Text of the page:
Baiting the Boss

By: Coleen Kwan



Determined not to give in, she decided to try a different tack. “You must like it here if you’ve stayed a whole year.” Through her investigations, she knew he’d drifted around Europe and Asia for two years before ending up in the Pacific.

“What’s not to like? The people are friendly, the weather’s good, and I can work on my tan all year round without someone commenting.”

His pointed look had her shifting in her seat. “Yeah, well, I was trying to make a point.”

“Trying to guilt trip me, more like.” He gestured around the room. “Does it look like I’m living the life of a spoiled tycoon?”

She glanced at the modest interior. The room they were in served as a combined living, dining, and kitchen area. A far corner had been fitted out with plain white cupboards, a small fridge, and a gas cooker, while behind the cane settees stood a scrubbed pine table and chairs. Not too luxurious, but then again he was idling away on a tropical island. Not that she’d say that again. She’d already criticized him more than she’d ever imagined.

“That depends.” She tapped the coffee table in front of her. “Does this conceal a hidden entrance leading down to your Batcave?”

He blinked at her. “What?”

Obviously her attempt at lightening the atmosphere had failed. “Sorry, I was being flippant.”

He eased back in his chair, looking slightly less grim. “Critical and flippant. I don’t remember you being so forward.”

“How do you remember me?” she couldn’t help asking.

His eyes glimmered like barbed wire. “Quiet, earnest, self-effacing.”

“Hmm. You make me sound like a nun.”

“Well, you are devoted to Macintyre’s.”

“You say that like it’s a bad thing.”

“It can be.” He tilted his head to one side, weighing her. “So tell me, what have you been up to since I last saw you?”

The last time she’d seen him had been at Becky’s funeral. He’d been ashen, bleak, while she had quietly wept for his wife and for him. She hadn’t been the only one to cry for him. Just about every female who worked at Macintyre’s held a secret or not-so-secret crush on Jack, and the entire workforce had turned out for the service. Grace had been lost in a sea of mourners, but she didn’t think anyone could have cried more for Jack than she had.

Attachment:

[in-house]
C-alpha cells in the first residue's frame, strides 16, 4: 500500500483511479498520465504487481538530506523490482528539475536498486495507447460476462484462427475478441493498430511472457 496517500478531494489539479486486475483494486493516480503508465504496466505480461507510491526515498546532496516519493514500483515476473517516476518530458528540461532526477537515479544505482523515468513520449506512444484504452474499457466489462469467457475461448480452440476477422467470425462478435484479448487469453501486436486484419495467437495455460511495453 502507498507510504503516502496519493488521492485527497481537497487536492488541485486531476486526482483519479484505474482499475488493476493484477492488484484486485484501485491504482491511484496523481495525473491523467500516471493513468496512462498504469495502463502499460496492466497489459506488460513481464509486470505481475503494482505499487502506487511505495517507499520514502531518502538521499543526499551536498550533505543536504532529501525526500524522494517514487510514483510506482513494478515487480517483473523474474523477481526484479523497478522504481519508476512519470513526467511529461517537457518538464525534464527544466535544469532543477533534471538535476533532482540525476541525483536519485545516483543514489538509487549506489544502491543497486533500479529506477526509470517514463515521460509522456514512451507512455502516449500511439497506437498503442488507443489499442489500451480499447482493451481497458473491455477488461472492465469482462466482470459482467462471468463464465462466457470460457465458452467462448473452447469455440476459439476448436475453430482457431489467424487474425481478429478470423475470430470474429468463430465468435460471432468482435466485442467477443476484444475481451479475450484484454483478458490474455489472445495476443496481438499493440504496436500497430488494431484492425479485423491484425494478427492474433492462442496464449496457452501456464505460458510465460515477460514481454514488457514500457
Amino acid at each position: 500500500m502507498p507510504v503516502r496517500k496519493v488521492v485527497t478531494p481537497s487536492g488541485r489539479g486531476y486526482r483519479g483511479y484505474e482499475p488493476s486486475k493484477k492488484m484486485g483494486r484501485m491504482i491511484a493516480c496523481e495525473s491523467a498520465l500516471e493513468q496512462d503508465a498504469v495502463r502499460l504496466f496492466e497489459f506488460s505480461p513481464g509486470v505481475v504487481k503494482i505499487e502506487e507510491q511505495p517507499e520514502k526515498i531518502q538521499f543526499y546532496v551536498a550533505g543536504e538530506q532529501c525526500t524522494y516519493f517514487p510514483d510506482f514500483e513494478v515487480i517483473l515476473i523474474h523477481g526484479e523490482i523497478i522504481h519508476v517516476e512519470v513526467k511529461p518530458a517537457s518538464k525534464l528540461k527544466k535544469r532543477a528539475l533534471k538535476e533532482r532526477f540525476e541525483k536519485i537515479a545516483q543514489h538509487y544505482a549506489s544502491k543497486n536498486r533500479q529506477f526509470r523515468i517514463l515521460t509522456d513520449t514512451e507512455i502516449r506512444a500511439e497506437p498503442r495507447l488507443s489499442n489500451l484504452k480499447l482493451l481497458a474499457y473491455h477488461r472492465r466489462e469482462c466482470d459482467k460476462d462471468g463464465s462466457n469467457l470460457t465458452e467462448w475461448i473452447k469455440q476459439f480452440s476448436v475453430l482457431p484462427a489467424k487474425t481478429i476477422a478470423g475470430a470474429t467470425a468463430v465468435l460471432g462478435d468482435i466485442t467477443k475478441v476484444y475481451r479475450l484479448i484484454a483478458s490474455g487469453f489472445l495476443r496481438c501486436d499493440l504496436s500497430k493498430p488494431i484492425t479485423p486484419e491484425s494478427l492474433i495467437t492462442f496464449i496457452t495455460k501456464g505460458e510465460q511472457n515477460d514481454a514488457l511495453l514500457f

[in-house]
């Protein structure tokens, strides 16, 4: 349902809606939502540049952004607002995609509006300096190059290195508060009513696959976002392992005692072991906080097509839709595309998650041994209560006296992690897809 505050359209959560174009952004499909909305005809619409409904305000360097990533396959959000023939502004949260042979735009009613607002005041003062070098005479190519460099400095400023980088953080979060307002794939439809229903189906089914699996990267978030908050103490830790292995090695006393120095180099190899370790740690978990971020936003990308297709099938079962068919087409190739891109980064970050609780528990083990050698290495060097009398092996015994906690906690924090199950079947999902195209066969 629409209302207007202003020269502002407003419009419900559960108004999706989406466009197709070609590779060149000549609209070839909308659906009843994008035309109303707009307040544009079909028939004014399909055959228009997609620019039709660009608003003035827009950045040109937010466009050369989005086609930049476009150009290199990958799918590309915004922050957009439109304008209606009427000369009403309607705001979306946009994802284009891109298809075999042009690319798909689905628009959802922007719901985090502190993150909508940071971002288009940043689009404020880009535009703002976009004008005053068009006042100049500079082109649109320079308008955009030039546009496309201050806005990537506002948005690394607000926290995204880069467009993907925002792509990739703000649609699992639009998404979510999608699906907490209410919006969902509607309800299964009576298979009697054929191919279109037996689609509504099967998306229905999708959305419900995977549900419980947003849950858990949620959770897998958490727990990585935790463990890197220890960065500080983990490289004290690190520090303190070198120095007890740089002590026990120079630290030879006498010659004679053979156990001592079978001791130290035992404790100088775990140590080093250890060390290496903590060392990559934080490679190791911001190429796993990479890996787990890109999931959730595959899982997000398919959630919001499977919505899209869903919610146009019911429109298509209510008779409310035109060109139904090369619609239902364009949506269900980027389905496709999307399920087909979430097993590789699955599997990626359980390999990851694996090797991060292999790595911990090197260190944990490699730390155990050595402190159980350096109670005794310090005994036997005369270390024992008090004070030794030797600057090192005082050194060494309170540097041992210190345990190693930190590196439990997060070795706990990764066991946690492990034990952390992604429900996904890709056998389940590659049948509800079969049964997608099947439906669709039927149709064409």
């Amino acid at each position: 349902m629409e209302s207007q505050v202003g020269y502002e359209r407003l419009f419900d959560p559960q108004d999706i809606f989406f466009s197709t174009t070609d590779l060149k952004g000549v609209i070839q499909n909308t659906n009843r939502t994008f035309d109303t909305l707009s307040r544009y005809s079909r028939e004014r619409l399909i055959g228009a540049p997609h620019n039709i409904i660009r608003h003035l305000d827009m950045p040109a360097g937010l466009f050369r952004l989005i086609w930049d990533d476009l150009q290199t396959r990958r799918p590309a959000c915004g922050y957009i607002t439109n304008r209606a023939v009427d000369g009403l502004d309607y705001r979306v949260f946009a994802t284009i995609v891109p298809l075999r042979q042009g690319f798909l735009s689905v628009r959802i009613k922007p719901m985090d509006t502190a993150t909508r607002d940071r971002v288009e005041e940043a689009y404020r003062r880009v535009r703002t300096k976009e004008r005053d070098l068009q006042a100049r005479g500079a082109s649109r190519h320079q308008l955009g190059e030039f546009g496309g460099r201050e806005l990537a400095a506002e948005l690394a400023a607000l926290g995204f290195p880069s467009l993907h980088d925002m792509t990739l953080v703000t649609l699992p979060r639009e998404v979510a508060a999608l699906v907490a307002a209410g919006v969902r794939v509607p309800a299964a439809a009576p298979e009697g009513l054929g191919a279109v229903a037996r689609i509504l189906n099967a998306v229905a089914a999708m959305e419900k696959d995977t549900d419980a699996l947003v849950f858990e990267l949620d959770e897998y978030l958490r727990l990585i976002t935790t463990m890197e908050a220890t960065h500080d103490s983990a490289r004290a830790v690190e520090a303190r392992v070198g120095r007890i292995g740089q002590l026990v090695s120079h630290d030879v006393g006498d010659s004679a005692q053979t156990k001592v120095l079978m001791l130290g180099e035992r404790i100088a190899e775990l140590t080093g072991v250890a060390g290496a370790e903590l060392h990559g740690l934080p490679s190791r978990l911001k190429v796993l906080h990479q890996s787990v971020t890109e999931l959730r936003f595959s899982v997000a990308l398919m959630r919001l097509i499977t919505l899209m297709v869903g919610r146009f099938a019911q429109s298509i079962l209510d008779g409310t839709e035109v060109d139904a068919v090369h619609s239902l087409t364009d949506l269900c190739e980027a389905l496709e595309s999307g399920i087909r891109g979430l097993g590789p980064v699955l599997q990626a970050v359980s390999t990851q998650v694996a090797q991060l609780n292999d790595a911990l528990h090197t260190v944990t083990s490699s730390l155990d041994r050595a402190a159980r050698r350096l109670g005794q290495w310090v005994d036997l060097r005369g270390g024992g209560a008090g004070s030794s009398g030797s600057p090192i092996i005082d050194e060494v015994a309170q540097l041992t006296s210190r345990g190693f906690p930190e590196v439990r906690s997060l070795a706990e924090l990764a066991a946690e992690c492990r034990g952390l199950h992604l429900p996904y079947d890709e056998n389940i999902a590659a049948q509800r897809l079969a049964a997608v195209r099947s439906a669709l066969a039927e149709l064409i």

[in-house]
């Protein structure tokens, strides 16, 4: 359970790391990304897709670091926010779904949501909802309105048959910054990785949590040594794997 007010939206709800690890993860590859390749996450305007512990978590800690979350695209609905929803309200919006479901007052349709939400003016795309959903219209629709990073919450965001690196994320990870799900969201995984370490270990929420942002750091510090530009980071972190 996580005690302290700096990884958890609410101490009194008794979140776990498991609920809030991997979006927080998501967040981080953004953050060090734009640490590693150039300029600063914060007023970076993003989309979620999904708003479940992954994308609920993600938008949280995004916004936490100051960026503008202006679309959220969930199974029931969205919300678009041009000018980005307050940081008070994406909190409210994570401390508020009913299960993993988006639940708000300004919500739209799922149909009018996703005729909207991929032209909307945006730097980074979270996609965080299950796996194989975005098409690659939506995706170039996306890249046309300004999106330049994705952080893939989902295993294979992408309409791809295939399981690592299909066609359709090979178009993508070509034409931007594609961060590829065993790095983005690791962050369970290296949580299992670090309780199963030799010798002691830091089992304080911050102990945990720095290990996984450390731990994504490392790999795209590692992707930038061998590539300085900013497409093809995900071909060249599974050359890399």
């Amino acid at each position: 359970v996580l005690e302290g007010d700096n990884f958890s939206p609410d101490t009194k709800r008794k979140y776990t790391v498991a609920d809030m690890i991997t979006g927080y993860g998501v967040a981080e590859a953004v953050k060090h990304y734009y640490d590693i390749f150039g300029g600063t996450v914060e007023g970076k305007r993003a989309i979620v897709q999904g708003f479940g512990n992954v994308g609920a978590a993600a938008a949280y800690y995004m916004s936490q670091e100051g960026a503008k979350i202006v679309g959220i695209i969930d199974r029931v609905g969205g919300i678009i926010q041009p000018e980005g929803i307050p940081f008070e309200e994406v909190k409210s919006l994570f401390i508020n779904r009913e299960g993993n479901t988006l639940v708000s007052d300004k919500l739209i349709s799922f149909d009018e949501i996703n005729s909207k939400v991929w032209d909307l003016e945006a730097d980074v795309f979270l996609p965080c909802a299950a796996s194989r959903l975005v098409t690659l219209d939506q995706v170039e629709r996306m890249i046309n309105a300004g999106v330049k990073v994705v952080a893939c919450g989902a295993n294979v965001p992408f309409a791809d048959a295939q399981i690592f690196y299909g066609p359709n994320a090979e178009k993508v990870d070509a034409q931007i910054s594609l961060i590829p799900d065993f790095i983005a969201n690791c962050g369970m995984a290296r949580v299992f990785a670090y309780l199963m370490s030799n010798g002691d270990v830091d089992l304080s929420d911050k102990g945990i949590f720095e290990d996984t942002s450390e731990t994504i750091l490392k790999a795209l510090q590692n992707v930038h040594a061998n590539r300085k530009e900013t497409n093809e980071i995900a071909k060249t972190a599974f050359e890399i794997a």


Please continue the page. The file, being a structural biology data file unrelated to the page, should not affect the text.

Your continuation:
“Oh, you know.” She shrugged nonchalantly. “Since you left I’ve been with Lachlan.”

“In what capacity?”

“I’m head of Special Projects.”

“Special Projects?” He frowned. “But that’s just a euphemism for… ”

She couldn’t help grimacing. Trust Jack to know precisely what Special Projects meant. She tilted up her chin. “Glorified assistant?”

“Yeah,” he bluntly replied.

She sighed. “It’s true. I’ve been your grandfather’s glorified assistant for the past three years. He has a proper administrative assistant for his correspondence and meetings and all that day-to-day stuff. I’m called in to do whatever else crops up that nobody else will do.”

“Like tracking down his black-sheep grandson.” He offered her a quick smile.

At the curl of his lips, her heart did a weird flip. She hadn’t seen that flashing grin in a long time, but it hadn’t lost any of its impact on her. She couldn’t help grinning back. “You really are a special project all on your own.”

His smile faded. “But you could be doing more challenging work. I’ll admit being assistant to the CEO is an invaluable learning experience, but staying in the same position for three years doesn’t exactly do wonders for your career.”

Grace frowned. How typical of Jack to go straight to the heart of the problem. Although she’d made herself indispensable to Lachlan, her career was going nowhere fast.

“Your grandfather has been good to me,” she said. Like when she’d had an emergency appendectomy two years ago. Lachlan had made sure she received the best medical treatment, paid all her bills, and visited her both in hospital and at home, insisting she take all the time she wanted to recover. She hadn’t received so much as a get-well card from her mother.

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